The Gastronomer: Why raw food rocks -- sometimes

By Andreas Viestad
Special to The Washington Post
Wednesday, April 28, 2010

One of the smartest things humans ever did was to learn how to master fire. With fire came cooking, which made otherwise unsafe food safer by killing bacteria and microbes. We no longer had to eat a woolly mammoth at one sitting for fear that it would spoil.

Fire also freed up time, because food no longer had to be chewed for hours each day. As a consequence, humans spread to distant corners of the Earth, growing in size and in numbers.

We often hear that raw food is better for us than cooked food, and some raw-food diets advertise the most astonishing results. The title of Leslie Kenton's 1984 book, "Raw Energy: Eat Your Way to Radiant Health," which is said to have started the current raw-food craze, sounds like it is promising a lot, but that is only by the measures of the cooked world. In the world of raw, such claims are commonplace.

The main claim by proponents of raw foodism makes sense: When food is not exposed to processing, more of its original nutrients are preserved. Every time we cook meat, fish or plants, their vitamins, minerals and antioxidants important to our health are destroyed or devalued. More controversially, it is said that the same applies to enzymes that might help aid our digestion. (Critics say that those enzymes are destroyed long before they reach our intestines.)

Celebrities tout the diet's advantages: Uma Thurman and Woody Harrelson are among the famous raw-food converts. Although the practice is associated with veganism and new ageism, it also includes proponents of raw animal products. And it is not new: For centuries, raw-food diets have been a part of ascetic movements that have promoted the spiritual benefits of uncooked food.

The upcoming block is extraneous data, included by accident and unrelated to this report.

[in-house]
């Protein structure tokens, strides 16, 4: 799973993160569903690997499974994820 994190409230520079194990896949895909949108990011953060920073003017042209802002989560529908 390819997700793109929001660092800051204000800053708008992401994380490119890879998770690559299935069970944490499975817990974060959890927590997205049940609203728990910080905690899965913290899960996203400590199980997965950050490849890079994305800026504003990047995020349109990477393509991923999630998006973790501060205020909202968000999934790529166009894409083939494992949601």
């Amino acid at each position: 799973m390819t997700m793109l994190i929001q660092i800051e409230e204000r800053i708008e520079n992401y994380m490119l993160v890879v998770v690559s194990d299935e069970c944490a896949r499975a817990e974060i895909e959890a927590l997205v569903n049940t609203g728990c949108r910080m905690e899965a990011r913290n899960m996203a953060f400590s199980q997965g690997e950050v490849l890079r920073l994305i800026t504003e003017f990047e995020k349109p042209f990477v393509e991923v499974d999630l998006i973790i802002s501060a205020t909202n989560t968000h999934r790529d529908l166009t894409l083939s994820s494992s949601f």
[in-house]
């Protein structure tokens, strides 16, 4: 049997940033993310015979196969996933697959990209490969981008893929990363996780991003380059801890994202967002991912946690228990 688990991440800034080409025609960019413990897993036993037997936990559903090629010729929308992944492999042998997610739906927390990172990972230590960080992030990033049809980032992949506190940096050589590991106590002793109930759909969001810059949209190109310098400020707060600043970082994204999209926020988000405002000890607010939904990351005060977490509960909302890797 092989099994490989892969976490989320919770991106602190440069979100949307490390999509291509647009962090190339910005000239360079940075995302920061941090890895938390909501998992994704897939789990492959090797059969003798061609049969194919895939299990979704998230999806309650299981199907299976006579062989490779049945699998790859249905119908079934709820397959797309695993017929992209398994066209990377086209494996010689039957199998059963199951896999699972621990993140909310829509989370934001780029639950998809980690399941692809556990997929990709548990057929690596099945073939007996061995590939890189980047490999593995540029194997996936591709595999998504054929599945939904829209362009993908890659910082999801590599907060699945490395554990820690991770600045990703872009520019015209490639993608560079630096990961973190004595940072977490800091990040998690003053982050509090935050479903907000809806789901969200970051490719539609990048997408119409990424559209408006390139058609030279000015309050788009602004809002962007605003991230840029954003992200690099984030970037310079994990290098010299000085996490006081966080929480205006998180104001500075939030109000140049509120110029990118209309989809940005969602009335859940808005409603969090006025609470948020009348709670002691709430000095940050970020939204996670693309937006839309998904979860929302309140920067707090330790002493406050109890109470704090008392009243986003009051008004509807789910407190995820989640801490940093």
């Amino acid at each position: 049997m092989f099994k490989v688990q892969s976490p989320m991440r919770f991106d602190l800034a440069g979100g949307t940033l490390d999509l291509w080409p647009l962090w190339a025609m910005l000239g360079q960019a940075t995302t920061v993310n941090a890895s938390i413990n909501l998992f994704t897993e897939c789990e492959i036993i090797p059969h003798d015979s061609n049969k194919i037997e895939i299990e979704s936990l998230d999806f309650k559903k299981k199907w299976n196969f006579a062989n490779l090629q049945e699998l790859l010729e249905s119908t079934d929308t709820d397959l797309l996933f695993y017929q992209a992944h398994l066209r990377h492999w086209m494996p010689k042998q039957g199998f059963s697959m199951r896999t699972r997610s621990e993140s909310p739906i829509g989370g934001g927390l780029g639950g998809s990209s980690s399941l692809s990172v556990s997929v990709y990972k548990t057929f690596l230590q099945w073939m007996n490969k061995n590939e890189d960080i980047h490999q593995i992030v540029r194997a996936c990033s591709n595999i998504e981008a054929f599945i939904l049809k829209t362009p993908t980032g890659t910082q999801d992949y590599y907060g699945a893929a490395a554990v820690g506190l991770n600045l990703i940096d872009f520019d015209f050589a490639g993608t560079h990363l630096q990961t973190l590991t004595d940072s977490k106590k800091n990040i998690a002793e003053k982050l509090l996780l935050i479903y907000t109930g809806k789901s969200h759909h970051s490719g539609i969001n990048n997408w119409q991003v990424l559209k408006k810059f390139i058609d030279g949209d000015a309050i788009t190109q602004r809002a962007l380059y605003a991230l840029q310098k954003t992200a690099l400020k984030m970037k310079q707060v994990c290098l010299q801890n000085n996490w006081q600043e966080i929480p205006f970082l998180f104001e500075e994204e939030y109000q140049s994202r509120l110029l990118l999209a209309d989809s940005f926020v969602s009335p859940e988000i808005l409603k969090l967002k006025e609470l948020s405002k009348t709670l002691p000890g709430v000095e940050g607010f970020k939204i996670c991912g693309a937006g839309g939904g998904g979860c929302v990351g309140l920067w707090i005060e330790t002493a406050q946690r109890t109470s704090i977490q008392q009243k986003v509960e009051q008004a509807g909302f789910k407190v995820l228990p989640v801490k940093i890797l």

I recently came across a photo of Mahatma Gandhi meeting with leaders of the fruitarian movement in London. Fruitarians are among the more extreme raw-foodism groups. They eat only uncooked food that has fallen to the ground. (The more lax among them allow the picking of fruit that would otherwise fall.) The photo either strengthens or weakens the case for raw food, depending on how you read it: If the men surrounding Gandhi are 112 years old, they look pretty good, and their shriveled paleness is understandable. If they are significantly younger, as one might suspect, then perhaps there is something missing: Had you not known better, you could be forgiven for thinking they were undernourished or malnourished.

The claims of greater health benefits have long been disputed. One of Britain's leading experts on the field, Chris Hawkey, a professor and the president of the British Society of Gastroenterology, recently warned against raw-food and other fad diets, saying they are based "more on theory than evidence." Critics note the difficulty of finding nutritional balance in most raw-food diets and say that many plants have inhibitors that prevent the body's absorption of healthful vitamins and minerals unless they are cooked. In a June 1988 article in House & Garden titled "Salad the Silent Killer," Jeffrey Steingarten chronicled the nutritional dangers of raw vegetables.